I therefore cut a few grooves (jimps) (see Image) into the top and bottom edge in an attempt to improve grip. It helped marginally. But it was far from satisfactory.

    IMAG0008.jpg

    During one shave at that stage I managed a large nick on my left cheek, (largely due to my lack of control on presssure and angle) that has persisted as a scar till today. It is a painful reminder every day I shave, that I need to be meticulous and focussed, or to simply put down the razor till I manage compose myself. Women and children darting around in the foreground / background are an unwelcome distraction that can easily leave a mark in red, many a time.

    The shavette was put away for a few months since my newly acquired, shiny little toy had arrived in the form of a Merkur Futur. In time I had mastered it and was running it fully open at 6.5 using a Feather blade. I suddenly needed a new challenge in the form of a new skill to acquire. (We men shall always be boys, wont we?) So the shavette managed to see the light of day again.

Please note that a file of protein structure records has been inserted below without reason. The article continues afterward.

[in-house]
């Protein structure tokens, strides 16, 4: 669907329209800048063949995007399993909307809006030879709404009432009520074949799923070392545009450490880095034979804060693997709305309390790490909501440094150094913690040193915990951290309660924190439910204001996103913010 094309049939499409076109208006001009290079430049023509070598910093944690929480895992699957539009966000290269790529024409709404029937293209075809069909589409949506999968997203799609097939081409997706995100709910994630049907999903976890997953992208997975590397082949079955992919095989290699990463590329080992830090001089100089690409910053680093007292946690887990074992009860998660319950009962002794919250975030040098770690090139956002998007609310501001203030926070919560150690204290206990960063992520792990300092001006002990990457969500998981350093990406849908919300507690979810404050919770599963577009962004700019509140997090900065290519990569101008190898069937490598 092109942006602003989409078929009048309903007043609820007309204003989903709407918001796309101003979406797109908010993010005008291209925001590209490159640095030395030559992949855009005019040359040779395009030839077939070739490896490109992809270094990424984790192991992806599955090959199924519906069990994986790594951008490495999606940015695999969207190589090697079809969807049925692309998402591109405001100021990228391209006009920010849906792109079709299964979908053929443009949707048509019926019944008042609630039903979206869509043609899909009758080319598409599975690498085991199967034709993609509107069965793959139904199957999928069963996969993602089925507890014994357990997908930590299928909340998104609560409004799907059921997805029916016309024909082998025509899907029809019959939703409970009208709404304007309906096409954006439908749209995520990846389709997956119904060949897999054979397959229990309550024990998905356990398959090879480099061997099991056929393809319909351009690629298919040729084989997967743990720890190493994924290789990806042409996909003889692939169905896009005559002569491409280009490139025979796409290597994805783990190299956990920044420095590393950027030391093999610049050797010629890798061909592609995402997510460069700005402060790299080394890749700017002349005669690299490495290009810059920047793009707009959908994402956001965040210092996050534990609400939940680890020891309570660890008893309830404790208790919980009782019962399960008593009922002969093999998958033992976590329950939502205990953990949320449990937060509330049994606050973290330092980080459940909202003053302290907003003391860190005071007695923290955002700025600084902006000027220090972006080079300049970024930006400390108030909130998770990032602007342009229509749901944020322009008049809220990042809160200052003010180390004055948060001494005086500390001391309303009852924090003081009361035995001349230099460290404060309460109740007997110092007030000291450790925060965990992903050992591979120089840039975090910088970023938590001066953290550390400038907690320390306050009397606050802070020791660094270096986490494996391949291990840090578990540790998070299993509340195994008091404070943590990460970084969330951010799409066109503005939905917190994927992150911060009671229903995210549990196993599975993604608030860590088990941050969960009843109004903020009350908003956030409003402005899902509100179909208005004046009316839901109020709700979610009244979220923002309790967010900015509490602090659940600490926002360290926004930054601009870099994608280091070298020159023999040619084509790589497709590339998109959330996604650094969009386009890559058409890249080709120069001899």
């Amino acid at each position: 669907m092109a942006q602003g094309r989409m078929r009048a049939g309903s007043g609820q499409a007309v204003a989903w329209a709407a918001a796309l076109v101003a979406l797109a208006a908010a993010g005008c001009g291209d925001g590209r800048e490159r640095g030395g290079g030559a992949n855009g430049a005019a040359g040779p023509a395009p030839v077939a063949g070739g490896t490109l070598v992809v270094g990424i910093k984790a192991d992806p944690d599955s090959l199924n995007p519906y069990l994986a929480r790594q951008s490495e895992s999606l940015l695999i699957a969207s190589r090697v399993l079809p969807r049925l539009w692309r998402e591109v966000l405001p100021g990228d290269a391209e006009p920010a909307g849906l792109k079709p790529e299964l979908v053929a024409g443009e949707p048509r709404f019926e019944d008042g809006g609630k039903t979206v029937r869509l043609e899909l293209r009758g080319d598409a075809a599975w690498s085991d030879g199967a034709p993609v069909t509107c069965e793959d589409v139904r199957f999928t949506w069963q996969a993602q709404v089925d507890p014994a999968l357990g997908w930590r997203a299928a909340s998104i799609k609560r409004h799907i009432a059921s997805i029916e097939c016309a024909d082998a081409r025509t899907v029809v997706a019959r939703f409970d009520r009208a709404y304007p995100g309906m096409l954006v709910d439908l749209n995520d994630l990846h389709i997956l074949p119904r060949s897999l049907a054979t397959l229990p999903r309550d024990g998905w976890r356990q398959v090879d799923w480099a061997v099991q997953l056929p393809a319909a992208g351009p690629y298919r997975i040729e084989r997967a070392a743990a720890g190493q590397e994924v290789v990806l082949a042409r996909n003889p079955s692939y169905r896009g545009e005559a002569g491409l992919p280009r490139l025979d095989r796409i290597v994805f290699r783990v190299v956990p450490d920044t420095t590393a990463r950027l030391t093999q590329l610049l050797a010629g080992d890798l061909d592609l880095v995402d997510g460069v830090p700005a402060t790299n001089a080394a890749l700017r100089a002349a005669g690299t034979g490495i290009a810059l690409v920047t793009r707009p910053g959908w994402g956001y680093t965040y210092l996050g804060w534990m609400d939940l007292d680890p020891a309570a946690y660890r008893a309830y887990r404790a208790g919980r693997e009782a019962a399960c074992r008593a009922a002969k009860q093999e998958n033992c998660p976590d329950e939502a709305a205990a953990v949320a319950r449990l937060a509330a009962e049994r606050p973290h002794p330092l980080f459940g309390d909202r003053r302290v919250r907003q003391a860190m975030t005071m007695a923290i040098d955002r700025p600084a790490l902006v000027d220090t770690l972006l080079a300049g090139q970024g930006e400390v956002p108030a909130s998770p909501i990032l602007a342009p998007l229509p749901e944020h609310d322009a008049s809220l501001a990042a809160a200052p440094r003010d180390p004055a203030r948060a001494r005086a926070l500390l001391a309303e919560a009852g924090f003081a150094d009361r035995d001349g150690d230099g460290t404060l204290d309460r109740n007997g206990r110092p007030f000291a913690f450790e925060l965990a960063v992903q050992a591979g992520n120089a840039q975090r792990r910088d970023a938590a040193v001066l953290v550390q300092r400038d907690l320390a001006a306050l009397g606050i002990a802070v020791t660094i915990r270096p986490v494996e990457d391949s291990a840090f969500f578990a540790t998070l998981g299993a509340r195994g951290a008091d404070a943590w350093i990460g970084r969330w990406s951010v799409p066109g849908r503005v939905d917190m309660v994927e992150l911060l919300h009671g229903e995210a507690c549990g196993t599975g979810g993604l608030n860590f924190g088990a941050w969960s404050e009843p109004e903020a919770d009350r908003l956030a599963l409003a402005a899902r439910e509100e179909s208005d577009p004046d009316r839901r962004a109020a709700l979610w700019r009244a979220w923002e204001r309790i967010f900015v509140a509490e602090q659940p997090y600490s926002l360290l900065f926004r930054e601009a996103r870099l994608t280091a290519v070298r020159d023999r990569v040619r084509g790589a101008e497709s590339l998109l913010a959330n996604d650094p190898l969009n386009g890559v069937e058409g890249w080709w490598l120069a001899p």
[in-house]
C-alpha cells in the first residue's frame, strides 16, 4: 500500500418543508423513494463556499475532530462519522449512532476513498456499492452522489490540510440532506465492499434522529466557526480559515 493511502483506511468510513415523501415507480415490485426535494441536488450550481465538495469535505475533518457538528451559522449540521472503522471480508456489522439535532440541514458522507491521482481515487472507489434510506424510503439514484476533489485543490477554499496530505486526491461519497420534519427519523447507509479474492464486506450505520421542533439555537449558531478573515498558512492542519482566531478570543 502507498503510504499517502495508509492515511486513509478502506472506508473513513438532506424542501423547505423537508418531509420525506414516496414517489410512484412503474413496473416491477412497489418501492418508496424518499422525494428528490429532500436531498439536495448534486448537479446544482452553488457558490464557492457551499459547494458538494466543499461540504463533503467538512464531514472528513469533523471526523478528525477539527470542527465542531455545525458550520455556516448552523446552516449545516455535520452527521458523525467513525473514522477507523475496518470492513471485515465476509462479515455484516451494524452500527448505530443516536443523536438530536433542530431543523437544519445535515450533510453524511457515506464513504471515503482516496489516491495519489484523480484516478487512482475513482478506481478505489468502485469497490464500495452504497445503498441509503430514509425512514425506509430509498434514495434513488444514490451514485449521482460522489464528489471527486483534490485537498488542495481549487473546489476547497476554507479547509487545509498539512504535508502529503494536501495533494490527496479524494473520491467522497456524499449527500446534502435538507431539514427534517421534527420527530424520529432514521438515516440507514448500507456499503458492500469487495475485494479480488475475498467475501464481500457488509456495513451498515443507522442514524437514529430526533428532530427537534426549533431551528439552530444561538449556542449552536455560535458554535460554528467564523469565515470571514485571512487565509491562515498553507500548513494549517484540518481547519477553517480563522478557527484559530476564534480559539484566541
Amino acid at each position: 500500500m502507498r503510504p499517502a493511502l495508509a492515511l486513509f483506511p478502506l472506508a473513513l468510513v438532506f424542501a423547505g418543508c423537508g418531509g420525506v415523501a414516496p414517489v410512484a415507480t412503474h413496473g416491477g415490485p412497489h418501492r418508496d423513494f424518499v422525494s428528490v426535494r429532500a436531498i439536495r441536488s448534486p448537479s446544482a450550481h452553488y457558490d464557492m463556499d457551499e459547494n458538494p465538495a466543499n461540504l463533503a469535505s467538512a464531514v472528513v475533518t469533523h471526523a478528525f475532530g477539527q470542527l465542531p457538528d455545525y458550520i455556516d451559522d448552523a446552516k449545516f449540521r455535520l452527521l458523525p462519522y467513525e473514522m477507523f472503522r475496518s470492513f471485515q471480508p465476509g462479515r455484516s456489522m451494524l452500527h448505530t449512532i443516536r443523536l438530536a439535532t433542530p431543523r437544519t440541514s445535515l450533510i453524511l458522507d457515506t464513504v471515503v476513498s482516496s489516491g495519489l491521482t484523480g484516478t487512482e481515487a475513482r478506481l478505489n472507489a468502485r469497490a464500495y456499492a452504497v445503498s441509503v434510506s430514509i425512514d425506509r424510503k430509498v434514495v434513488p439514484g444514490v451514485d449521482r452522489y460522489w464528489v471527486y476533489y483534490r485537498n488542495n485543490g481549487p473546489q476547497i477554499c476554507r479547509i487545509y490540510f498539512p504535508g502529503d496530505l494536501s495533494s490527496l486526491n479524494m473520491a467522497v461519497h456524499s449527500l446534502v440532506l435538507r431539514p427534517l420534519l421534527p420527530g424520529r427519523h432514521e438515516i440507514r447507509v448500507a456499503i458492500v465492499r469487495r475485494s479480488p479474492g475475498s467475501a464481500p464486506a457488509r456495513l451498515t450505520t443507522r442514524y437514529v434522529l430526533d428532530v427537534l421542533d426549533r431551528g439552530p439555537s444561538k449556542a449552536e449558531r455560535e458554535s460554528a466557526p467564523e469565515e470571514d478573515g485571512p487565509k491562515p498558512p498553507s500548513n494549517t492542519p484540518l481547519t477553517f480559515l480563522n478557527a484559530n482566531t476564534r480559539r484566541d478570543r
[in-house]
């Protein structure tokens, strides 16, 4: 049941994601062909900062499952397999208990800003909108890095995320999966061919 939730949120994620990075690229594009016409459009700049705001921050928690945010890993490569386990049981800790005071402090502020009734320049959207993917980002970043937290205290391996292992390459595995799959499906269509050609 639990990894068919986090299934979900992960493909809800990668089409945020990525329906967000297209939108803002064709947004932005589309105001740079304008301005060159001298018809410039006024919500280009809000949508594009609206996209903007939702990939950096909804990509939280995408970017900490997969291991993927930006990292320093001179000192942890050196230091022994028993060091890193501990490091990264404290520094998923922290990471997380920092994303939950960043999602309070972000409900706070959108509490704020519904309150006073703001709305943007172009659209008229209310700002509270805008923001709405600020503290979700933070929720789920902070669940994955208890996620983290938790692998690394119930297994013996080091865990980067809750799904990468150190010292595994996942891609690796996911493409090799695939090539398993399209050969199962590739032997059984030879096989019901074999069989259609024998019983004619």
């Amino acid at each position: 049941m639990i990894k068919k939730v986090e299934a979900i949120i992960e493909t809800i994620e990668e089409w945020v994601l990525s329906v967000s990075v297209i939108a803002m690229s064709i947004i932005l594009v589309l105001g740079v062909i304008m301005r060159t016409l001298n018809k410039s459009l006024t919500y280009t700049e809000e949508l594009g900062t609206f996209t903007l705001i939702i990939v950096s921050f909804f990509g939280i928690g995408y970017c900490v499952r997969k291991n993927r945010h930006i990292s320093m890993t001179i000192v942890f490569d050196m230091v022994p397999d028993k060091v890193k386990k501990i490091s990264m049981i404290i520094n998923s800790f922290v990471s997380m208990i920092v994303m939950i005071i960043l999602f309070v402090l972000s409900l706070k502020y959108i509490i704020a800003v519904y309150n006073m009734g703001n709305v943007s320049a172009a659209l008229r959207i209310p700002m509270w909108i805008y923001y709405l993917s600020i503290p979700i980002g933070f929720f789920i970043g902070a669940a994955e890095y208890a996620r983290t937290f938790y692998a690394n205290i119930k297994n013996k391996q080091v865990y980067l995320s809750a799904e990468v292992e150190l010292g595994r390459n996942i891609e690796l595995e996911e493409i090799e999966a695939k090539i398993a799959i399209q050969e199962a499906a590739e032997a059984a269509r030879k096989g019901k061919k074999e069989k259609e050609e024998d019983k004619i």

I have always been inspired by the Japanese Kamisori style designs, where there are no scales to interfere with your clear vision of the site of action, nor to physically interfere in the process. ( I do shave with my reading glasses on, and the scales don't like them since they always seem to block their path).

    The Inoue Tosuke design took my fancy. (See Image below)

    Tosuke010.jpg

    I therefore decided to alter my standard shavette further to make it easier to grip between the fingers and manoeuvre around the jawline using the Inoue Tosuke as a design inspiration.

    I drilled out the pin and removed the scales intact in case they would be needed in future.